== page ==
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Continent: Asia

Ideal Duration: 7 - 10 days

Best Time: March-May and Mid-September to Mid-November Read More

Currency: Jordanian Dinar (JOD)

Budget: Moderate

"The Land of Mesmerizing Beauty"

Jordan Tourism

Also known as the 'Lawrence of Arabia', Jordan is a spectacle of a destination. Jordan is packed with grand structures and hints of old civilisations. Petra, a city in Jordan, is said to be over 2000 years old. Apart from the old civilisations, another important aspect is the biblical evolution of the society that is evident in some of its structures. Hospitality is a very important part of the culture and thus, everywhere you go, you will receive a very warm welcome.

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Best time to visit Jordan

March-May and Mid-September to Mid-November is the best time to visit Jordan

The best time to visit Jordan is during the spring season (March to May) which is also the peak season and is considered ideal for visiting this Arab country. The spring season is the best time to view the nature of this desert country. The maximum high temperature at this time is around 20 degrees Celsius. It does rain in March, so enough moisture is added to the air. The spring also brings colour to the land. Due to the pleasant weather, tourists can visit sites like Petra and Amman, which get extremely hot during the summer months. Another great time to visit Jordan will be during the Shoulder season of the Autumn months, which lasts from mid-September to mid-November. Many people also like to visit Jordan during the summer months, which lasts from June to August. But it gets excruciatingly hot at this time. If you want to visit a nearly empty Jordan, then you can target the start of December when the winter isn't full blown. The Winter months are Offseason in Jordan, and not many activities are possible for the visitors. People who are looking forward to visiting the coastal town of Aqaba can do so throughout the year and enjoy by the sea.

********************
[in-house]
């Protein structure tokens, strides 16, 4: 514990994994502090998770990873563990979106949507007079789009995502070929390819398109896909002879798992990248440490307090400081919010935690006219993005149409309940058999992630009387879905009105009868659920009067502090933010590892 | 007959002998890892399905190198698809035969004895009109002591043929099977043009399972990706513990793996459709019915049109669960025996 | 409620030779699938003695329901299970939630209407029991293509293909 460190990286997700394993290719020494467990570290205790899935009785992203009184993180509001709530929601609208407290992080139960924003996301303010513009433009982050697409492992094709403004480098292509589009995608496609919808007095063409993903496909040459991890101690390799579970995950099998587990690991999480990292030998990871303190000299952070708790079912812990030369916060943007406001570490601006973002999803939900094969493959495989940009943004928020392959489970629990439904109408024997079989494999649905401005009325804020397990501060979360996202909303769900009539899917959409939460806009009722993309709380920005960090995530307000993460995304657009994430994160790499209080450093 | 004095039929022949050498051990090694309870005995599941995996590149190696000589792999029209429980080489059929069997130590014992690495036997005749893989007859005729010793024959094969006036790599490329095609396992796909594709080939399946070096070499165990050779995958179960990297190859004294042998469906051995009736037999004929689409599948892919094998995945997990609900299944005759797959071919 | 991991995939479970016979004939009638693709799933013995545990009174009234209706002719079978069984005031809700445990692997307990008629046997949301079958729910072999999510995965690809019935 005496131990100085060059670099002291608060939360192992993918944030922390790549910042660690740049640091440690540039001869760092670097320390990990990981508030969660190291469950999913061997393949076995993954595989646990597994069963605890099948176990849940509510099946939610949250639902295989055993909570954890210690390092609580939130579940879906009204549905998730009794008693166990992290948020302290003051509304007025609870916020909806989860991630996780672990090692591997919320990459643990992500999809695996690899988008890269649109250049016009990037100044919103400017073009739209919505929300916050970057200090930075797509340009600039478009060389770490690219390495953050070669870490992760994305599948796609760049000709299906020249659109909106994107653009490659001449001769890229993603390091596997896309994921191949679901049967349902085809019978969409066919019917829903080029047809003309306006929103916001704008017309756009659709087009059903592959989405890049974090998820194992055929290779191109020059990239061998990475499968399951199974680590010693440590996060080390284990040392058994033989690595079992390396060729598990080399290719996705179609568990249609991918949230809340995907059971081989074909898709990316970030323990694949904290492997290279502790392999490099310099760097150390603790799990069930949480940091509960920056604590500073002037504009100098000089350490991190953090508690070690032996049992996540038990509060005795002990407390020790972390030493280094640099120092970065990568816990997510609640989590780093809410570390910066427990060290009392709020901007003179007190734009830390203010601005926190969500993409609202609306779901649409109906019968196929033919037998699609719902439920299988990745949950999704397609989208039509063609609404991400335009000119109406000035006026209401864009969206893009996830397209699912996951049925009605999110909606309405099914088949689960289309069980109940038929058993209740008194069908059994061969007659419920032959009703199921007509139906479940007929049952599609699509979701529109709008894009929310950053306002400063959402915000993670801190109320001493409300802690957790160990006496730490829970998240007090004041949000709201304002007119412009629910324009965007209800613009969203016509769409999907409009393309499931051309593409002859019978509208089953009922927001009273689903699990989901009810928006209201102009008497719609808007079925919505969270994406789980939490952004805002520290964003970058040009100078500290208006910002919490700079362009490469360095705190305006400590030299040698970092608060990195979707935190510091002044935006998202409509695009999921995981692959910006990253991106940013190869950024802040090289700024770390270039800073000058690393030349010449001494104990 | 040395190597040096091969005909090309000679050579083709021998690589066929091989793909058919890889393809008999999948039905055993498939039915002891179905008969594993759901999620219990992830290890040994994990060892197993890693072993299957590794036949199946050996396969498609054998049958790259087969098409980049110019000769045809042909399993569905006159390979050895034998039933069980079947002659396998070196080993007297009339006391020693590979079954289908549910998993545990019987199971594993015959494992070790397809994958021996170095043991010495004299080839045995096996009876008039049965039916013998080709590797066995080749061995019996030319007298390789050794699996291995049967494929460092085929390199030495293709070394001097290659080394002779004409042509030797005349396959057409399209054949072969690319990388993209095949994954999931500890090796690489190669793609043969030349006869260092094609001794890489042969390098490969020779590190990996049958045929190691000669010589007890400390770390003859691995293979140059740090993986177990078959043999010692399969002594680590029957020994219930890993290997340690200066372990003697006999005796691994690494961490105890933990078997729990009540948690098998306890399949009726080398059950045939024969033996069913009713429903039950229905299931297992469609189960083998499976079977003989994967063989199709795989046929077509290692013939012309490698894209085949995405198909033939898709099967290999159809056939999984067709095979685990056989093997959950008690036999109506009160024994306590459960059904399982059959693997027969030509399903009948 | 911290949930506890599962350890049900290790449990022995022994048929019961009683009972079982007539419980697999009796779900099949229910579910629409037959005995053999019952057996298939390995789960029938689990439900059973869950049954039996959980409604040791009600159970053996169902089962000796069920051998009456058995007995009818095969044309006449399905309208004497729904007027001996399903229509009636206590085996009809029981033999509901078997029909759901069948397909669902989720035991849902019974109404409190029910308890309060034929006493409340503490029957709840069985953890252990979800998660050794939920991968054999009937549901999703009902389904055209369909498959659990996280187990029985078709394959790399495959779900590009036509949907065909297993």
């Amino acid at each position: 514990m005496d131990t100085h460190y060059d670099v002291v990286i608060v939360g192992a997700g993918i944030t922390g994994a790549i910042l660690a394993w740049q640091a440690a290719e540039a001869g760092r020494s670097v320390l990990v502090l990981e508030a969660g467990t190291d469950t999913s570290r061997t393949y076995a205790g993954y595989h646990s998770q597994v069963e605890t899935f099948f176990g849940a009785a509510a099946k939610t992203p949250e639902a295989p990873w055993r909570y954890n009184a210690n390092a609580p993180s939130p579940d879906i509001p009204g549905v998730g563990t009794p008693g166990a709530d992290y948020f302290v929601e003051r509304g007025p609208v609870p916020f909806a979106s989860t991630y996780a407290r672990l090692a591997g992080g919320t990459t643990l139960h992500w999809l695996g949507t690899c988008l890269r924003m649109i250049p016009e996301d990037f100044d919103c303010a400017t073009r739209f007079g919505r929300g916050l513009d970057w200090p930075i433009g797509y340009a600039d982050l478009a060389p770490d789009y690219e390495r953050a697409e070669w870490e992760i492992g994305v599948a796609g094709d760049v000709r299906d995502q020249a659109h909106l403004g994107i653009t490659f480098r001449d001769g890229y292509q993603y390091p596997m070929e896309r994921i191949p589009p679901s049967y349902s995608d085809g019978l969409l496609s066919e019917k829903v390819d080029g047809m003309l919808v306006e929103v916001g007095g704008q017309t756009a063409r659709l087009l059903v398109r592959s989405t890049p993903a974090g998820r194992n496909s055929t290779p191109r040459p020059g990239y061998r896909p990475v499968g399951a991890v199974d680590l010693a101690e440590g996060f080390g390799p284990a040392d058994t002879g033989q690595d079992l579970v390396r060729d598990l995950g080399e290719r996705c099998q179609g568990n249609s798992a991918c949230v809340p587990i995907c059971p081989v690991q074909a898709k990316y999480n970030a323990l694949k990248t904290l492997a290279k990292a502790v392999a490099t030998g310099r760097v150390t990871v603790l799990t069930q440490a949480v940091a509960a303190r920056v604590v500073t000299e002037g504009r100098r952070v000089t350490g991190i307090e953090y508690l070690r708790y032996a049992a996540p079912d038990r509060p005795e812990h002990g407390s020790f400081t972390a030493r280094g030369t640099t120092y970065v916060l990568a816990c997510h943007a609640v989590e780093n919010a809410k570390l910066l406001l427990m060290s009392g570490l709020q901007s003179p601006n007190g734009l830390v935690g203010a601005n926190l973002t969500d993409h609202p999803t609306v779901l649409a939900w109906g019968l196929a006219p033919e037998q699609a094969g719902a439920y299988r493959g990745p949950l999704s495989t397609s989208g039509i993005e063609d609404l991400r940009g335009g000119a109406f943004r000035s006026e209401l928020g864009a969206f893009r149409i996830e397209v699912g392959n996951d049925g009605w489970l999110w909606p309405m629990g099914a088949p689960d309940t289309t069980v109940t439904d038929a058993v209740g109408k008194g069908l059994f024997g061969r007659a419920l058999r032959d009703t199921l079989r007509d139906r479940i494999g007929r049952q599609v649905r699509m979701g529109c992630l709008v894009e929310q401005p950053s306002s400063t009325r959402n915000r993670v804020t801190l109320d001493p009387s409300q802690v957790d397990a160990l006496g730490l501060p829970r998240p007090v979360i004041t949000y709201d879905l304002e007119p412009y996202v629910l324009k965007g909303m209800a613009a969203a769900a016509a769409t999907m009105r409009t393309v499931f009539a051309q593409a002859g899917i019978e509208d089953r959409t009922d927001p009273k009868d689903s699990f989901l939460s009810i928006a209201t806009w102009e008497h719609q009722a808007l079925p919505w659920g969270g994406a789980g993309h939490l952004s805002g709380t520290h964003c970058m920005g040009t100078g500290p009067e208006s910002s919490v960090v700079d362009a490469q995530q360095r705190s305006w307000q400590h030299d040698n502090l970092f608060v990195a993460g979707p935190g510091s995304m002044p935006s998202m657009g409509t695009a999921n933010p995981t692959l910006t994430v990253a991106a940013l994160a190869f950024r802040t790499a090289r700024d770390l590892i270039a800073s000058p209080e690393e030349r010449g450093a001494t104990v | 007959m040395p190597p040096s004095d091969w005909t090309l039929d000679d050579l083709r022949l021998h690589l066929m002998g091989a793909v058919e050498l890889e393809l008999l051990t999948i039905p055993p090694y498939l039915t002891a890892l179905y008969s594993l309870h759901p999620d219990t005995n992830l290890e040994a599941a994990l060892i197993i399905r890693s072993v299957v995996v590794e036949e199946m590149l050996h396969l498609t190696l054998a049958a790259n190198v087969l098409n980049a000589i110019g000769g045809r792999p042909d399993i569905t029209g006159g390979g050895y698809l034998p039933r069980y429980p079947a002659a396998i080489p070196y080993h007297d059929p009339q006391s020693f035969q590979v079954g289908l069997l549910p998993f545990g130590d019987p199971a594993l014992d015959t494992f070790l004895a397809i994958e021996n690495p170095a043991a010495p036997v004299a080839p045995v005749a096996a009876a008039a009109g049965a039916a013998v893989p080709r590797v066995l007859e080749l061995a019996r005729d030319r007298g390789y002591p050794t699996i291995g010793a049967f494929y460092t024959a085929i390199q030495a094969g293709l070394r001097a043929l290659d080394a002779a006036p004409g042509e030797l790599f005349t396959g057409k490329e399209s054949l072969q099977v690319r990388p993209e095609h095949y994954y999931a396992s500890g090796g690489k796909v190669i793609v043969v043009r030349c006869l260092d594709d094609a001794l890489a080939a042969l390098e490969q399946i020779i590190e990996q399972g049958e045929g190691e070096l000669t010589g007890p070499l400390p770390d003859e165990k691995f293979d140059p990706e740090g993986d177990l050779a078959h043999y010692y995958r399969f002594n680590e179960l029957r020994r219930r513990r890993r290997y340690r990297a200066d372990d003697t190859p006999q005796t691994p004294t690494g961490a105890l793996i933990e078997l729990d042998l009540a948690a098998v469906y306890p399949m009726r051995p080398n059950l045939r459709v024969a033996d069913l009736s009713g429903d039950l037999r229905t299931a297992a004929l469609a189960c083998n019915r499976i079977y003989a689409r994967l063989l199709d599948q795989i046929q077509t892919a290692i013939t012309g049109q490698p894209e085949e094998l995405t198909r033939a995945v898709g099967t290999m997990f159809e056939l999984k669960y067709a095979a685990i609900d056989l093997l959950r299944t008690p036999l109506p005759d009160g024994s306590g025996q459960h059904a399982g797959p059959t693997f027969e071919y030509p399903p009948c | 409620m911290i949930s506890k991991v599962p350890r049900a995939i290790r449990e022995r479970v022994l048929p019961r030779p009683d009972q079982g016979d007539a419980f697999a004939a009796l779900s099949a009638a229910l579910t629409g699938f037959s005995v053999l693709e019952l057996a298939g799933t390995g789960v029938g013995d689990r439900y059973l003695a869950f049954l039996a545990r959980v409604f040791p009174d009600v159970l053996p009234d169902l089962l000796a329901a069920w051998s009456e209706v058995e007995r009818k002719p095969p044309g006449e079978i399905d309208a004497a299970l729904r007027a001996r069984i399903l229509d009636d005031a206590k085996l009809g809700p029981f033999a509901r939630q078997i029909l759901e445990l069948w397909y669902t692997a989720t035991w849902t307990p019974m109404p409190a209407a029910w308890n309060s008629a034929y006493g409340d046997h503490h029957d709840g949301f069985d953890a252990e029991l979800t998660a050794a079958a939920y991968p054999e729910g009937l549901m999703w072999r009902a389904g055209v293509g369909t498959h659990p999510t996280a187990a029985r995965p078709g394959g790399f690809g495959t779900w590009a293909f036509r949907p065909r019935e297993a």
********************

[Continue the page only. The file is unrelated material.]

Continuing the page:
Photos of Jordan

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Holidify's Opinion

What's Great?

Picturesque locations. Great hospitality. Amazing architecture.

What's Not So Great?

The threat of terrorist attacks. Strict law enforcement. Not very safe to visit obscure areas in cities.

For Whom?

History buffs. Architecture enthusiasts. People with a keen interest in cultural history.

Read More on Jordan

Currency of Jordan

Notes are in denominations of JD 50, 20, 10, 5 and 1. Coins are in denominations of JD 1, 1/2 and 1/4; 10, 5, 2 and 1/2 piastres; and 1 and 1/2 qirsh. The dinar is also known as the Leerah in the local language. All foreign currencies can easily be exchanged in Jordan.

Exchanging Money in Jordan

One Dinar is equal to 100 piastres or qirsh. ATMs can be found in most places. Essentially Jordan is a cash society. However, the more high-end hotels do accept cards. Traveller's cheques issued by UK banks in Sterling, Euros or US dollars are accepted by licensed banks and bureaux de change and can be exchanged for the Dinar. Otherwise, foreign currency is generally not accepted as legal tender.

Nightlife in Jordan

Nightlife culture in Jordan is not that popular except in Amman, where you can find many nightclubs, bars and pubs. In smaller places, coffee shops are often a social hub after dark; men, or couples, may feel more comfortable here than solo women.

Shopping in Jordan

Most towns have a market selling everything from meat and liveÊchicken to clothes and jewelry. The local handicraft items, JewelryÊand gold ornaments are a must buy. A unique and wonderful local handicraft item is the ostrich egg painting: the paint is applied with needle pricks, and designs can take weeks to complete.

Festivals of Jordan